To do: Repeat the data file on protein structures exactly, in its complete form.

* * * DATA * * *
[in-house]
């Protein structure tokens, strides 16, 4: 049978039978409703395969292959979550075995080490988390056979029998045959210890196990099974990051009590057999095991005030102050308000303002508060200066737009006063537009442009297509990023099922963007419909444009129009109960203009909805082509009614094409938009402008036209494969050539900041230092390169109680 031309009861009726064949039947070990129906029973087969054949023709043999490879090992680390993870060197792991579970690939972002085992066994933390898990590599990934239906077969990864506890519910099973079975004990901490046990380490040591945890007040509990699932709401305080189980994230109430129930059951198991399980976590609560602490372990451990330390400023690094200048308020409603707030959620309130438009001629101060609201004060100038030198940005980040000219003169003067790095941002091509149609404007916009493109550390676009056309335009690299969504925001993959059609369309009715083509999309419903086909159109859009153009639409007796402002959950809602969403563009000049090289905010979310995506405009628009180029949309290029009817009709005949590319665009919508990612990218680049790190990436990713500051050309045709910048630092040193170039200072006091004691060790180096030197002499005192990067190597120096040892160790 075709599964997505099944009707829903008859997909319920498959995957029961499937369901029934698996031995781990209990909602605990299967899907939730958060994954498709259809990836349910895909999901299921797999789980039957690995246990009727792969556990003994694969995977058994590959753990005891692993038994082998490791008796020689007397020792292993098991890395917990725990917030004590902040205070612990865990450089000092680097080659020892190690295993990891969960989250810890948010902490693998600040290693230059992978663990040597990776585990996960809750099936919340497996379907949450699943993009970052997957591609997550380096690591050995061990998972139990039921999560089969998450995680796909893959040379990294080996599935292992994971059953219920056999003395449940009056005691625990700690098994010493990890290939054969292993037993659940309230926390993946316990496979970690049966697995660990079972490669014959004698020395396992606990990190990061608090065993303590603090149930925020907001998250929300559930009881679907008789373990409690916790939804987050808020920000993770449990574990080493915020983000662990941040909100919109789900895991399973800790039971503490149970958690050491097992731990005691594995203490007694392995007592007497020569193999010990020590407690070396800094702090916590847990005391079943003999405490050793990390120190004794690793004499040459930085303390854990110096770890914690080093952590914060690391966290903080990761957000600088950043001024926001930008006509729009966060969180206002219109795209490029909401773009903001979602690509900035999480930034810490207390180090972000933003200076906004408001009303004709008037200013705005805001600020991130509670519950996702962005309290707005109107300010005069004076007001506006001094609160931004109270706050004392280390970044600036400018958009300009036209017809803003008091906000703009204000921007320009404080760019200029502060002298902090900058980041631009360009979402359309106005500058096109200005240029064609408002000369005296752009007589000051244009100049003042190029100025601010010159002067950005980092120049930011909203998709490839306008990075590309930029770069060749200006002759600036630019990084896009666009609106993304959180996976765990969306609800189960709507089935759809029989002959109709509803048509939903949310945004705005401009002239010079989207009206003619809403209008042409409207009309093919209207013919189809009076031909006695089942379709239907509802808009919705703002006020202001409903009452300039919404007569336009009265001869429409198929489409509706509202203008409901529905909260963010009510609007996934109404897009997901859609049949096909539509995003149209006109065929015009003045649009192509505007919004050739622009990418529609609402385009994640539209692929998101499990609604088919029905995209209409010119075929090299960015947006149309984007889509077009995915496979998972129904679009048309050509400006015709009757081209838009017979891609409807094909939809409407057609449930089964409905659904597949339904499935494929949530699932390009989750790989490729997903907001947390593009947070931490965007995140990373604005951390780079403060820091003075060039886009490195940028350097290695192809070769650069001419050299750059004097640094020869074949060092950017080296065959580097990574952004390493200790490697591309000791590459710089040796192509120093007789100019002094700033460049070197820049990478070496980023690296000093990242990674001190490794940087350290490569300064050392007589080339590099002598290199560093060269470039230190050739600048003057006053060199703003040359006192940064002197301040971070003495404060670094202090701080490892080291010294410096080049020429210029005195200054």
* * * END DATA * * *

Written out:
[in-house]
């Protein structure tokens, strides 16, 4: 049978039978409703395969292959979550075995080490988390056979029998045959210890196990099974990051009590057999095991005030102050308000303002508060200066737009006063537009442009297509990023099922963007419909444009129009109960203009909805082509009614094409938009402008036209494969050539900041230092390169109680 031309009861009726064949039947070990129906029973087969054949023709043999490879090992680390993870060197792991579970690939972002085992066994933390898990590599990934239906077969990864506890519910099973079975004990901490046990380490040591945890007040509990699932709401305080189980994230109430129930059951198991399980976590609560602490372990451990330390400023690094200048308020409603707030959620309130438009001629101060609201004060100038030198940005980040000219003169003067790095941002091509149609404007916009493109550390676009056309335009690299969504925001993959059609369309009715083509999309419903086909159109859009153009639409007796402002959950809602969403563009000049090289905010979310995506405009628009180029949309290029009817009709005949590319665009919508990612990218680049790190990436990713500051050309045709910048630092040193170039200072006091004691060790180096030197002499005192990067190597120096040892160790 075709599964997505099944009707829903008859997909319920498959995957029961499937369901029934698996031995781990209990909602605990299967899907939730958060994954498709259809990836349910895909999901299921797999789980039957690995246990009727792969556990003994694969995977058994590959753990005891692993038994082998490791008796020689007397020792292993098991890395917990725990917030004590902040205070612990865990450089000092680097080659020892190690295993990891969960989250810890948010902490693998600040290693230059992978663990040597990776585990996960809750099936919340497996379907949450699943993009970052997957591609997550380096690591050995061990998972139990039921999560089969998450995680796909893959040379990294080996599935292992994971059953219920056999003395449940009056005691625990700690098994010493990890290939054969292993037993659940309230926390993946316990496979970690049966697995660990079972490669014959004698020395396992606990990190990061608090065993303590603090149930925020907001998250929300559930009881679907008789373990409690916790939804987050808020920000993770449990574990080493915020983000662990941040909100919109789900895991399973800790039971503490149970958690050491097992731990005691594995203490007694392995007592007497020569193999010990020590407690070396800094702090916590847990005391079943003999405490050793990390120190004794690793004499040459930085303390854990110096770890914690080093952590914060690391966290903080990761957000600088950043001024926001930008006509729009966060969180206002219109795209490029909401773009903001979602690509900035999480930034810490207390180090972000933003200076906004408001009303004709008037200013705005805001600020991130509670519950996702962005309290707005109107300010005069004076007001506006001094609160931004109270706050004392280390970044600036400018958009300009036209017809803003008091906000703009204000921007320009404080760019200029502060002298902090900058980041631009360009979402359309106005500058096109200005240029064609408002000369005296752009007589000051244009100049003042190029100025601010010159002067950005980092120049930011909203998709490839306008990075590309930029770069060749200006002759600036630019990084896009666009609106993304959180996976765990969306609800189960709507089935759809029989002959109709509803048509939903949310945004705005401009002239010079989207009206003619809403209008042409409207009309093919209207013919189809009076031909006695089942379709239907509802808009919705703002006020202001409903009452300039919404007569336009009265001869429409198929489409509706509202203008409901529905909260963010009510609007996934109404897009997901859609049949096909539509995003149209006109065929015009003045649009192509505007919004050739622009990418529609609402385009994640539209692929998101499990609604088919029905995209209409010119075929090299960015947006149309984007889509077009995915496979998972129904679009048309050509400006015709009757081209838009017979891609409807094909939809409407057609449930089964409905659904597949339904499935494929949530699932390009989750790989490729997903907001947390593009947070931490965007995140990373604005951390780079403060820091003075060039886009490195940028350097290695192809070769650069001419050299750059004097640094020869074949060092950017080296065959580097990574952004390493200790490697591309000791590459710089040796192509120093007789100019002094700033460049070197820049990478070496980023690296000093990242990674001190490794940087350290490569300064050392007589080339590099002598290199560093060269470039230190050739600048003057006053060199703003040359006192940064002197301040971070003495404060670094202090701080490892080291010294410096080049020429210029005195200054």